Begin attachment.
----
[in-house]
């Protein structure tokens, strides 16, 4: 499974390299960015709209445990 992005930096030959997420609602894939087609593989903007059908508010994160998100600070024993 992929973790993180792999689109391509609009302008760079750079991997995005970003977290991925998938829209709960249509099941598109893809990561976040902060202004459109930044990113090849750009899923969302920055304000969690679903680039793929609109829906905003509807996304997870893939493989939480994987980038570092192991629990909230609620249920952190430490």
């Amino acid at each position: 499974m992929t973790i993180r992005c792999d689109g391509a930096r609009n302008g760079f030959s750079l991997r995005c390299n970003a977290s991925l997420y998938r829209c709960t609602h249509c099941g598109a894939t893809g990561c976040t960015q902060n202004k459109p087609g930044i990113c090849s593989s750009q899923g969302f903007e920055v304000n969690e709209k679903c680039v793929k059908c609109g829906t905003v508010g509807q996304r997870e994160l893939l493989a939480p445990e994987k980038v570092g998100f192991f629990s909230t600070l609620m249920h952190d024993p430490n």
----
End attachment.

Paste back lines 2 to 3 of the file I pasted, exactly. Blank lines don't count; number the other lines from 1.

């Protein structure tokens, strides 16, 4: 499974390299960015709209445990 992005930096030959997420609602894939087609593989903007059908508010994160998100600070024993 992929973790993180792999689109391509609009302008760079750079991997995005970003977290991925998938829209709960249509099941598109893809990561976040902060202004459109930044990113090849750009899923969302920055304000969690679903680039793929609109829906905003509807996304997870893939493989939480994987980038570092192991629990909230609620249920952190430490």
């Amino acid at each position: 499974m992929t973790i993180r992005c792999d689109g391509a930096r609009n302008g760079f030959s750079l991997r995005c390299n970003a977290s991925l997420y998938r829209c709960t609602h249509c099941g598109a894939t893809g990561c976040t960015q902060n202004k459109p087609g930044i990113c090849s593989s750009q899923g969302f903007e920055v304000n969690e709209k679903c680039v793929k059908c609109g829906t905003v508010g509807q996304r997870e994160l893939l493989a939480p445990e994987k980038v570092g998100f192991f629990s909230t600070l609620m249920h952190d024993p430490n």